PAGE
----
Confused About Objects...
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01-23-2010, 11:06 PM
is cute and cuddly
Join Date: Mar 2008
Location: Vegas, Baby
Village Idiot hit the nail on the head pretty much - in most circumstances you aren't going to know what the best method to use is, until you've had enough experience under your belt to visualize the process and desired results without even putting a finger to your keyboard.
One of the problems a lot of newcomers to OOP face is that after they've learned the ropes, they go OOP crazy, and find some reason to turn everything they've done into some form of object oriented programming. Right down to the loneliest of procedural functions. Avoid this peril at all costs! OOP is an amazing construct, but it's not always the best construct - the beauty of PHP is that you can mix and match to your hearts content, and since I learned that fact, most of my major apps have since wound up being a hybrid of both.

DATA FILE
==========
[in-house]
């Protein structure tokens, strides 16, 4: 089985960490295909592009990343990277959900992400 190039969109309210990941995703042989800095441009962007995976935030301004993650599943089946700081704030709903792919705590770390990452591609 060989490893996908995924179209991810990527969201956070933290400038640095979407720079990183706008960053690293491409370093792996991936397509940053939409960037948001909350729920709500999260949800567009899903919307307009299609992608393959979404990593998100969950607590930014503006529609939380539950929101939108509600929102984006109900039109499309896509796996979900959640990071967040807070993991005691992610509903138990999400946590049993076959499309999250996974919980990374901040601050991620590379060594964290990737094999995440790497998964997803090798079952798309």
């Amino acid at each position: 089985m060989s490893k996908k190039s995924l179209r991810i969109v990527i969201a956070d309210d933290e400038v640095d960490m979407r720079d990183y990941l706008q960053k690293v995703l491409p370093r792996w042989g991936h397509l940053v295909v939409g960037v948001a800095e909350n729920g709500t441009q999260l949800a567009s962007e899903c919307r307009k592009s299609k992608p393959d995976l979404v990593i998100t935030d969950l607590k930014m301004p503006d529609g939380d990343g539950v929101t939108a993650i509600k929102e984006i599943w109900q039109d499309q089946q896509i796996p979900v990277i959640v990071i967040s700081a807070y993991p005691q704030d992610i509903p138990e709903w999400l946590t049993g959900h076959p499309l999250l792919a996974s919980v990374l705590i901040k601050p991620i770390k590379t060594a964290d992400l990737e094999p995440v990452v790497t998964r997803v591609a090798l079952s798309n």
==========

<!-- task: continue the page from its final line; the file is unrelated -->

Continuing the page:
When you use OOP, think of it as a container. What needs to be in the container? What doesn't? If you turned your car into a program you could make an amateur mistake and make one huge object that controls every aspect of your engine operation. This would quickly equate to failure, as you would find it was so complicated and convoluted that you didn't know your blinkers from your spark plugs. Now (and this is greatly simplified of course) the better idea would probably be to make three primary classes. Intake, Combustion, and Exhaust. These would handle their departments seperately, but could easily be put together to make your car move. Now what about fuel management? This aspect is usually controlled by sensors installed in all three major elements of your cars engine. So why not make this functionality procedural, so it can be called from anywhere inside the other three objects, or outside of them if necessary? The biggest thing you would want to avoid is putting an exhaust related function in your intake class.
Programming gets weird at this point, now that I no longer struggle to simply make something work, but I struggle to make it work in the best possible way... Thanks again
The makings of a good programmer right there. I've dealt with too many scripts written by 'experienced' programmers that make mistakes I made on day one, simply because they've never strived to improve performance (or their own understanding of what makes things tick).
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